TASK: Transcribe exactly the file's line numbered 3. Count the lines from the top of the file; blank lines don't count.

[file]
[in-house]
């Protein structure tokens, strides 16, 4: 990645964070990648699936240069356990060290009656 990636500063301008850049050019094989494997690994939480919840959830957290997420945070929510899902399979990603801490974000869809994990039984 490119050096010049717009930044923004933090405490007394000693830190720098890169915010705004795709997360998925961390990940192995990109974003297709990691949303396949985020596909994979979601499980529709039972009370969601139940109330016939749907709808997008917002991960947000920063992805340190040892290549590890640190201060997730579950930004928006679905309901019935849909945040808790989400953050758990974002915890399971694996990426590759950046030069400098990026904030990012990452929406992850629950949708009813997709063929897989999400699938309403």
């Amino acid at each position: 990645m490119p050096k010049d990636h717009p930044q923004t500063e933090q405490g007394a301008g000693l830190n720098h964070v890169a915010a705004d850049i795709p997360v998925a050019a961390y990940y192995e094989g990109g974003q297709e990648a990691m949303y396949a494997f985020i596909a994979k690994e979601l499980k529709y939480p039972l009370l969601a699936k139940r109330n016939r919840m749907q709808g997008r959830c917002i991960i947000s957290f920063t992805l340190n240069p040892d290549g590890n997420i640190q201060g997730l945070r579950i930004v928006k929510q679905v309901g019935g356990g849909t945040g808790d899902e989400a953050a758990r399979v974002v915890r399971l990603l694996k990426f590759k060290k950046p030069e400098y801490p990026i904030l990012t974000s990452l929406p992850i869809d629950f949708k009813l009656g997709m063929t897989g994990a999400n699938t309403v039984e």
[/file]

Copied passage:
């Amino acid at each position: 990645m490119p050096k010049d990636h717009p930044q923004t500063e933090q405490g007394a301008g000693l830190n720098h964070v890169a915010a705004d850049i795709p997360v998925a050019a961390y990940y192995e094989g990109g974003q297709e990648a990691m949303y396949a494997f985020i596909a994979k690994e979601l499980k529709y939480p039972l009370l969601a699936k139940r109330n016939r919840m749907q709808g997008r959830c917002i991960i947000s957290f920063t992805l340190n240069p040892d290549g590890n997420i640190q201060g997730l945070r579950i930004v928006k929510q679905v309901g019935g356990g849909t945040g808790d899902e989400a953050a758990r399979v974002v915890r399971l990603l694996k990426f590759k060290k950046p030069e400098y801490p990026i904030l990012t974000s990452l929406p992850i869809d629950f949708k009813l009656g997709m063929t897989g994990a999400n699938t309403v039984e």